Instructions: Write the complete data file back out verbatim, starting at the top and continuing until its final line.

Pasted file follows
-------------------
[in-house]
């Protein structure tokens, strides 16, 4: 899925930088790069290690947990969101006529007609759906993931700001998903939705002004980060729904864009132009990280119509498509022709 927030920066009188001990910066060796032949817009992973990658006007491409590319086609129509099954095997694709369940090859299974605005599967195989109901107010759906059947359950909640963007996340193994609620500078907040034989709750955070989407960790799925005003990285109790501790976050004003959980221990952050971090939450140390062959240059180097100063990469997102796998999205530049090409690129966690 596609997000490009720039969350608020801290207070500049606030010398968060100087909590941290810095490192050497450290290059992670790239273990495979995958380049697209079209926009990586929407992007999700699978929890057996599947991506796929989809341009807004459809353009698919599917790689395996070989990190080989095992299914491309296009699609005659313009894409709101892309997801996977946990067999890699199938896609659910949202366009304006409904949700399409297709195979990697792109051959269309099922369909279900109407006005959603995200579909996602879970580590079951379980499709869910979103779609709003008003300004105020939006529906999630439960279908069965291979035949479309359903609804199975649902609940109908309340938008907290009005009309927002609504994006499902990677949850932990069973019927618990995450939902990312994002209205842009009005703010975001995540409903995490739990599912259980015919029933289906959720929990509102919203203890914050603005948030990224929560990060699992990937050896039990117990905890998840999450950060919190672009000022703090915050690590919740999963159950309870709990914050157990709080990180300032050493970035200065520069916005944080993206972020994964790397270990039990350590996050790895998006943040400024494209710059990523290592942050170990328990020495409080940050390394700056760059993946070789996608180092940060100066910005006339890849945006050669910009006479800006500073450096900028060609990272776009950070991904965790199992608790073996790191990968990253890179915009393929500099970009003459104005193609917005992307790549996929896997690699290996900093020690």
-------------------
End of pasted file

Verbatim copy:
[in-house]
């Protein structure tokens, strides 16, 4: 899925930088790069290690947990969101006529007609759906993931700001998903939705002004980060729904864009132009990280119509498509022709 927030920066009188001990910066060796032949817009992973990658006007491409590319086609129509099954095997694709369940090859299974605005599967195989109901107010759906059947359950909640963007996340193994609620500078907040034989709750955070989407960790799925005003990285109790501790976050004003959980221990952050971090939450140390062959240059180097100063990469997102796998999205530049090409690129966690 596609997000490009720039969350608020801290207070500049606030010398968060100087909590941290810095490192050497450290290059992670790239273990495979995958380049697209079209926009990586929407992007999700699978929890057996599947991506796929989809341009807004459809353009698919599917790689395996070989990190080989095992299914491309296009699609005659313009894409709101892309997801996977946990067999890699199938896609659910949202366009304006409904949700399409297709195979990697792109051959269309099922369909279900109407006005959603995200579909996602879970580590079951379980499709869910979103779609709003008003300004105020939006529906999630439960279908069965291979035949479309359903609804199975649902609940109908309340938008907290009005009309927002609504994006499902990677949850932990069973019927618990995450939902990312994002209205842009009005703010975001995540409903995490739990599912259980015919029933289906959720929990509102919203203890914050603005948030990224929560990060699992990937050896039990117990905890998840999450950060919190672009000022703090915050690590919740999963159950309870709990914050157990709080990180300032050493970035200065520069916005944080993206972020994964790397270990039990350590996050790895998006943040400024494209710059990523290592942050170990328990020495409080940050390394700056760059993946070789996608180092940060100066910005006339890849945006050669910009006479800006500073450096900028060609990272776009950070991904965790199992608790073996790191990968990253890179915009393929500099970009003459104005193609917005992307790549996929896997690699290996900093020690």